For many college-bound teens, selecting the campus where you'll spend the next few years is the first major life decision you'll make.
Kayla Dicky, 17, a senior at Cross Creek High School, said she's wants to be a registered nurse and is considering Georgia Southern University and the Medical College of Georgia. She's researched her school choices through talking with people who attend different schools, and looking at Web sites and brochures.
Between scholarships and help from her parents, cost hasn't been much of a determining factor.
"Mostly living situations," she said of her highest selection priorities.
Your best college fit has many determining factors including your choice of major, proximity to home, cost and financial aid, and size of the school. Priorities are different for every teen.
One way to investigate several colleges at once is by attending CSRA College Night, which will be held 5-8:30 p.m. Thursday at the James Brown Arena, 601 Seventh St. There are 150-160 schools scheduled to attend, said Judy Spencer, human resource specialist with SRS Nuclear Solutions, a sponsor of the event.
Seminars covering South Carolina, Georgia and federal financial aid, college essays, admissions, as well as guidelines for athletes will be held at 5:30 and 7 p.m. , she said.
There will also be a career exploration area, where teens can fill out an interest inventory.
Jennifer Knight, graduation coordinator at Greenbrier High School, said taking interest surveys can help point teens in the right direction.
Start off by talking to your parents, she said: "it's going to be a family fit, not just a fit for one person."
Sean Petro, head guidance counselor at Harlem High School, said students often ask him if a particular school is "good."
"A good school is what you make of it," he said.
One thing to look at is what opportunities for real-life experience you can get outside of the classroom for your major. Your social personality will also factor into whether you want to go to a smaller school, with more opportunities to be involved, or larger school, where there are more activities going on. he said.
The biggest mistake you can make is not visiting the college you think you want to attend, Mr. Petro said.
"They get this idea of what a college is by formulating what it is in their mind," he said.
He recommends visiting three to five colleges.
Abbie Thielke, 16, a junior at Augusta Preparatory Day School, recently went on college tours with her class.
"I found it nice to have tour guides that gave a real representation of the college. However, I didn't like not having enough time at the different schools," she said. "Overall, the tours widened my outlook about different sizes of schools, majors, and options for international studies."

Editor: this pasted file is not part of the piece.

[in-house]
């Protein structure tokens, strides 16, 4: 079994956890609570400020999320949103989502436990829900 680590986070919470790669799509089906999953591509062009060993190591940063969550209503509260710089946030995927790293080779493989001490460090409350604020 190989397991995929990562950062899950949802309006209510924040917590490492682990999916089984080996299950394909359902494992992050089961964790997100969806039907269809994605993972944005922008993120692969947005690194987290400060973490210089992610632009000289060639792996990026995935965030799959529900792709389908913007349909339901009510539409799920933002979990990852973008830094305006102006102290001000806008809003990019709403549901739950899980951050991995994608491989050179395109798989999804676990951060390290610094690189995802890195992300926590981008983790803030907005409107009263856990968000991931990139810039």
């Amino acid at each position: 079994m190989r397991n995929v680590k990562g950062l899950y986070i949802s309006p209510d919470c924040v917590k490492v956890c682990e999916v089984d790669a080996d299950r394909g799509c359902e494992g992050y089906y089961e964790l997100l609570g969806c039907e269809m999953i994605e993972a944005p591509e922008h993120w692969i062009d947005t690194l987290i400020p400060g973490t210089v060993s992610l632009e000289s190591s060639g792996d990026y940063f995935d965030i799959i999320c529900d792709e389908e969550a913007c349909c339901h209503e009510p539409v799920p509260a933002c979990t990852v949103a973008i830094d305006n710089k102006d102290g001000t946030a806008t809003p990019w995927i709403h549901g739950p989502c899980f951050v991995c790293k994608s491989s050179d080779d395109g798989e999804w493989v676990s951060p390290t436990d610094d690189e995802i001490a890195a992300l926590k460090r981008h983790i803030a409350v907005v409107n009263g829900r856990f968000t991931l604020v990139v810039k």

To find which schools are compatible with your grades and scores, check their Web sites, said Donnie Burch, guidance counselor at Lakeside High School.
Another helpful site is the gacollege411.org site, a "one-stop shop" for students looking to attend college in Georgia, which also has information on financial aid, applying and comparisons between schools.
For students attending College Night, you can get the most out of it by having an idea of what you have: obtain your class rank and GPA from the guidance office (it may be different than what you think it is), and bring your test scores, volunteer and involvement information.
"Here's my total package; if they put it on paper, that's great," he said.
The college recruiters at the fair can tell them if they'd be a good fit.
Ms. Spencer said it's not necessary to bring anything to the college fair except personal information if you would like to apply for the scholarships that will be awarded as door prizes.
Mr. Petro recommends bringing lots of questions.
There are a few things that shouldn't factor into your college choice. Look into your options, not your friends', when selecting a college, Mr. Burch said,
"Don't go because your friends are going," he said.
Lack of financial resources is the most common reason why students don't continue their education past high school, Ms. Knight said.
"Students don't realize that if they just make the commitment to attend, the money will come," she said.
Many students lose their HOPE scholarship the first year, she said, but there are other options for financing your college education, such as work-study programs through the schools, attending school part-time or at night, or supplementing with loans.
It's better to take out loans than not attend, she said.
Though there is lots of anxiety associated with applying for college, Mr. Petro said it can be managed by breaking up the work into chunks and asking for help.
"The more they prepare, the better off they'll be," he said.
Mr. Burch said seniors should be seriously looking at this point, but juniors should be browsing.
Underclassmen can use the time they have to meet requirements for their future, Ms. Knight said.
"This is their golden opportunity to pursue information and knowledge."
Xtreme Teen Board Members Amber Forbes and Maggie burch contributed to this report
Reach Sarah Day Owen at (706) 823-3223 or firstname.lastname@example.org.